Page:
Seeking a Friend at the End of the World

There’s no denying that life is hard these days: jobs are difficult to come by, money is tight and relationships end with alarming frequency. Nevertheless, sometimes we need to gain a little perspective and realise that none of these things actually are the end of the world.

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The same cannot be said for Dodge (Steve Carell) and Penny (Keira Knightley), the two main characters in Lorene Scarfaria’s Seeking a Friend for the End of the World. The unlikely pair are thrown together upon learning that the asteroid commonly known as ‘Matilda’ will destroy the Earth in just twenty-one days. While Penny is desperate to catch a plane from the US across the Atlantic in order to see her family in England, Dodge resolves to try to find his high school sweetheart, Olivia, whom he has not seen in almost twenty years.

Joining forces, Dodge and Penny set off on an eventful road trip. Along the way, they have a surreal experience at ‘Friendsys’ (clearly based on TGI Fridays and perhaps punning on the word ‘frenzy’), catch a lift with an amiable guy who has hired a hit man to assist him in his own suicide, and seek out an old flame of Penny’s who has created a security bunker from which he plans to rebuild the human race. However, the journey does not end quite how either of them had anticipated.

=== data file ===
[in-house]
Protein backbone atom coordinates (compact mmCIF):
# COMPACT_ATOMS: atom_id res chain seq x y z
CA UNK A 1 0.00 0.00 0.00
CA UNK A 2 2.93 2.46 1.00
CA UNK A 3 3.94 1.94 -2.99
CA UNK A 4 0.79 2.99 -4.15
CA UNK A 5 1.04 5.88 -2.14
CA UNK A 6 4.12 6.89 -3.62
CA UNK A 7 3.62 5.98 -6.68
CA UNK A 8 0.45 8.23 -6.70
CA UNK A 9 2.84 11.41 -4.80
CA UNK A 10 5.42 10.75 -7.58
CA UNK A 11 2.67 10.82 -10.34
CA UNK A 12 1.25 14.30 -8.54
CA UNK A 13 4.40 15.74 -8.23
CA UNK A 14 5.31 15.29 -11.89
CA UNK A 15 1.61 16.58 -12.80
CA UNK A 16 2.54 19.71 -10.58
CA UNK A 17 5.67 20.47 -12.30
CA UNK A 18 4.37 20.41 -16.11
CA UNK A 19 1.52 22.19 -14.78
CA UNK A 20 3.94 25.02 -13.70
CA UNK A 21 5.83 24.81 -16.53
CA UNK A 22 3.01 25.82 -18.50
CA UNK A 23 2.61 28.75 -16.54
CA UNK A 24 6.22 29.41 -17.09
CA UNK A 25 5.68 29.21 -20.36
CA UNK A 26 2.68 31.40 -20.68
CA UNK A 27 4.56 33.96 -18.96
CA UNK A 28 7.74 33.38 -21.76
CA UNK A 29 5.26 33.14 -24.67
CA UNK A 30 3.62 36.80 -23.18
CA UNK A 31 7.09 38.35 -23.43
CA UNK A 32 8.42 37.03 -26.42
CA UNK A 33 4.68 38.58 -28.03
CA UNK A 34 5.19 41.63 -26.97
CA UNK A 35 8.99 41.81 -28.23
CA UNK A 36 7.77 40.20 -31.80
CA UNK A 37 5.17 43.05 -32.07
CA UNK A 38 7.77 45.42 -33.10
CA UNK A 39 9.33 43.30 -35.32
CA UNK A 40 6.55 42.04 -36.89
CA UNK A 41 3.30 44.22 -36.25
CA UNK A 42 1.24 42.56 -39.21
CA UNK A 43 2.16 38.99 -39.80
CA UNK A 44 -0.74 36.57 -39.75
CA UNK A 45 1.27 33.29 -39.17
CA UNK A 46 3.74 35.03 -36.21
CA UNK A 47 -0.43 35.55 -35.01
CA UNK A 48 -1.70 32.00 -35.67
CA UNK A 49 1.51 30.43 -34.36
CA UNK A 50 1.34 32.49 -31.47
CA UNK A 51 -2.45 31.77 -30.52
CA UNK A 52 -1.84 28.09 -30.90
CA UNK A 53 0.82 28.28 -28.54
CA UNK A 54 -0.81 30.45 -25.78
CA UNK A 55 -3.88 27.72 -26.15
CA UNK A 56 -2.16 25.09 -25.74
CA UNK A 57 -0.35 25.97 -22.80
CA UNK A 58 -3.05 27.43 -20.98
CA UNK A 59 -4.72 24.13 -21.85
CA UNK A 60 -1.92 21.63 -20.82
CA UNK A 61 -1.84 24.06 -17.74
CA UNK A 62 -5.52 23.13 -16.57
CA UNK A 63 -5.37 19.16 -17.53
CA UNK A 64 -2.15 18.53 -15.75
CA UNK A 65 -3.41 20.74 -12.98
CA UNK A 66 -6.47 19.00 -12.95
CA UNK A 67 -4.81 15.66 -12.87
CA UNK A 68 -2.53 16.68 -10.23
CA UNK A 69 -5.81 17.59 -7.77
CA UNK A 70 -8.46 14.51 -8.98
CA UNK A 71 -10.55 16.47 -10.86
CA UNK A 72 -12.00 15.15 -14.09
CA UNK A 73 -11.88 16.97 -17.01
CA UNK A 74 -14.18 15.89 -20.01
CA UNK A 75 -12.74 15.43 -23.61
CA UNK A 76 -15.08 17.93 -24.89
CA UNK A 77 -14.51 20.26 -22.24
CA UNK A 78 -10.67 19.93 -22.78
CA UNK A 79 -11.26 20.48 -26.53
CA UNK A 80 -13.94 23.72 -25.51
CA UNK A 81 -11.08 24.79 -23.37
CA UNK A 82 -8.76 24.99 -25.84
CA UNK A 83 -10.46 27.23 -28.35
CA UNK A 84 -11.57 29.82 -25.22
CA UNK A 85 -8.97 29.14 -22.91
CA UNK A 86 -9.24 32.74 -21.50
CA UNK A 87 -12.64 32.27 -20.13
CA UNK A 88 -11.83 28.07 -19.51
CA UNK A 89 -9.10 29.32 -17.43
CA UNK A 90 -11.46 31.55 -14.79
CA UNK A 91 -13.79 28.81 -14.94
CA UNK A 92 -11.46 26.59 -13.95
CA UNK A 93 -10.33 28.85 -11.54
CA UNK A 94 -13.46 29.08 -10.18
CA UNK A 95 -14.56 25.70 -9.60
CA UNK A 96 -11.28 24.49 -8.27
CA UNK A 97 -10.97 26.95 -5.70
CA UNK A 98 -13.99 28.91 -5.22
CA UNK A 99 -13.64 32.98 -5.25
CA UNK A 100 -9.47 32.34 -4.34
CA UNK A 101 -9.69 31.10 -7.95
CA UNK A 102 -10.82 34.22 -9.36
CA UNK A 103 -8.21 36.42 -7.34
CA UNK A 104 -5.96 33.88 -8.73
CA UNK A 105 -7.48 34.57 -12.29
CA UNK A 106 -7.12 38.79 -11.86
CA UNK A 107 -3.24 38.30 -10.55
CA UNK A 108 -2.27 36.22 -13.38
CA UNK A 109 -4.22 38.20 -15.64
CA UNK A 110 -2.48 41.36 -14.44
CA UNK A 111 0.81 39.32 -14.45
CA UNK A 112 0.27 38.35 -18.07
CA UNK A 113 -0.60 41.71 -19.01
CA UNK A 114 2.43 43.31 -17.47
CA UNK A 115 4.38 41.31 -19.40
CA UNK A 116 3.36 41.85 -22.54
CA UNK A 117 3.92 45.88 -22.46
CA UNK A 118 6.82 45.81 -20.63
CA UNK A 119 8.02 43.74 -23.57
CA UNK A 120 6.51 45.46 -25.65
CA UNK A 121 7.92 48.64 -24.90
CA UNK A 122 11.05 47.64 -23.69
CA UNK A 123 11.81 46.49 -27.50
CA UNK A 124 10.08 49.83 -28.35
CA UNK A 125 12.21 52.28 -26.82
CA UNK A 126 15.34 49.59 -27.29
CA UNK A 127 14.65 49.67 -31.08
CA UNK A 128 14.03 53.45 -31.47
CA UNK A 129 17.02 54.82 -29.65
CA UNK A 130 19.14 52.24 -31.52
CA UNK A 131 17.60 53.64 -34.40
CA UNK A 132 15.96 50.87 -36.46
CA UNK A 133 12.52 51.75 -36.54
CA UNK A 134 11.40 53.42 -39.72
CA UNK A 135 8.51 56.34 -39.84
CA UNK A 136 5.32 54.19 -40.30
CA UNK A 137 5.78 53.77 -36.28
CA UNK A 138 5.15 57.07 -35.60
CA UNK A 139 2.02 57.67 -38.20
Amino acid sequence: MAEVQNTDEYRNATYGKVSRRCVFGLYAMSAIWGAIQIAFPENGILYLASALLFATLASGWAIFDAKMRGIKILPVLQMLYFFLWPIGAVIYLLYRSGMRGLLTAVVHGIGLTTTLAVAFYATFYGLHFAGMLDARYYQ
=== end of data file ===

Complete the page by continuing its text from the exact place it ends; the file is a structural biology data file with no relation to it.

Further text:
The disaster slash apocalypse movie is a popular genre, but Seeking a Friend for the End of the World is a unique take on an old idea. Perhaps most strikingly, it is not in the slightest bit predictable. Indeed, despite its morbid theme, there are bits that are extremely funny, such as when Dodge and Penny bury the body of the assassinated driver, only to realise that they have left the car keys in the dead man’s pocket. Calling the canine companion they adopt ‘Sorry’—a reference to the note left by the owner that abandoned him—is also a nice touch.

Another strength of this movie is its soundtrack. Like Penny, I am a vinyl aficionada, and share her love for the musical stylings of The Walker Brothers and Herb Alpert. Without wishing to give too much away, the scene in which The Hollies’ ‘The Air That I Breathe’ is played almost in its entirety made the hairs on my arm stand on end—it was the perfect choice of song for that moment.

Until now, I’m not sure I had ever seen a film that made me laugh and cry, that is so innovative and clever, and that does its best to avoid cliché while remaining powerfully moving. Best of all, it helped me to realise that my life is pretty care-free by comparison. Sure, things may not be perfect, but at least I am (probably) not going to be hit by a meteor in the next three weeks.

By Natalie Orr

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